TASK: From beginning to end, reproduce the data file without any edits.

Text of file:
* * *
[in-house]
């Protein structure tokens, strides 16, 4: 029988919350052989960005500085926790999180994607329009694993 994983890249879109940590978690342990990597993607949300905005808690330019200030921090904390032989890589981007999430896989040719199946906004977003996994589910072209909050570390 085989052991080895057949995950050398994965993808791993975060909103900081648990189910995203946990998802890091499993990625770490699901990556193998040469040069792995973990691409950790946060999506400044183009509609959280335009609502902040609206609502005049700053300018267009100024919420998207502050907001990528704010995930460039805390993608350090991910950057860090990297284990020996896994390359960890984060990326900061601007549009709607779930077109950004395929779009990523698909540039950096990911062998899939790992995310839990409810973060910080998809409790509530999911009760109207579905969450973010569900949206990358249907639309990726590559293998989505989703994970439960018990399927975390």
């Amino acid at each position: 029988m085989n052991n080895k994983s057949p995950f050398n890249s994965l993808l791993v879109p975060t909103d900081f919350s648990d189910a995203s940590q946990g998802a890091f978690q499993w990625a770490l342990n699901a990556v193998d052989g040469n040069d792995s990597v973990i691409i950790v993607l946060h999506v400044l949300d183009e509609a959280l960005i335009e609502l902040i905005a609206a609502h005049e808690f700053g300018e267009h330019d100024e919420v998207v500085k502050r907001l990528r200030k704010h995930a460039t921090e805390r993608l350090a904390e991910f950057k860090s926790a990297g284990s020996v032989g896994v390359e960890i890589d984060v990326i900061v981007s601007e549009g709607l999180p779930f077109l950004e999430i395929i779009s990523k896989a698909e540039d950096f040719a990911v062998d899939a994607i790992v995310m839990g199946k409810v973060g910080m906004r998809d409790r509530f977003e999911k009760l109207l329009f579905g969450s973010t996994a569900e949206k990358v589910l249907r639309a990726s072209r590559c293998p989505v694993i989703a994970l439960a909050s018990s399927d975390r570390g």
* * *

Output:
[in-house]
């Protein structure tokens, strides 16, 4: 029988919350052989960005500085926790999180994607329009694993 994983890249879109940590978690342990990597993607949300905005808690330019200030921090904390032989890589981007999430896989040719199946906004977003996994589910072209909050570390 085989052991080895057949995950050398994965993808791993975060909103900081648990189910995203946990998802890091499993990625770490699901990556193998040469040069792995973990691409950790946060999506400044183009509609959280335009609502902040609206609502005049700053300018267009100024919420998207502050907001990528704010995930460039805390993608350090991910950057860090990297284990020996896994390359960890984060990326900061601007549009709607779930077109950004395929779009990523698909540039950096990911062998899939790992995310839990409810973060910080998809409790509530999911009760109207579905969450973010569900949206990358249907639309990726590559293998989505989703994970439960018990399927975390």
């Amino acid at each position: 029988m085989n052991n080895k994983s057949p995950f050398n890249s994965l993808l791993v879109p975060t909103d900081f919350s648990d189910a995203s940590q946990g998802a890091f978690q499993w990625a770490l342990n699901a990556v193998d052989g040469n040069d792995s990597v973990i691409i950790v993607l946060h999506v400044l949300d183009e509609a959280l960005i335009e609502l902040i905005a609206a609502h005049e808690f700053g300018e267009h330019d100024e919420v998207v500085k502050r907001l990528r200030k704010h995930a460039t921090e805390r993608l350090a904390e991910f950057k860090s926790a990297g284990s020996v032989g896994v390359e960890i890589d984060v990326i900061v981007s601007e549009g709607l999180p779930f077109l950004e999430i395929i779009s990523k896989a698909e540039d950096f040719a990911v062998d899939a994607i790992v995310m839990g199946k409810v973060g910080m906004r998809d409790r509530f977003e999911k009760l109207l329009f579905g969450s973010t996994a569900e949206k990358v589910l249907r639309a990726s072209r590559c293998p989505v694993i989703a994970l439960a909050s018990s399927d975390r570390g």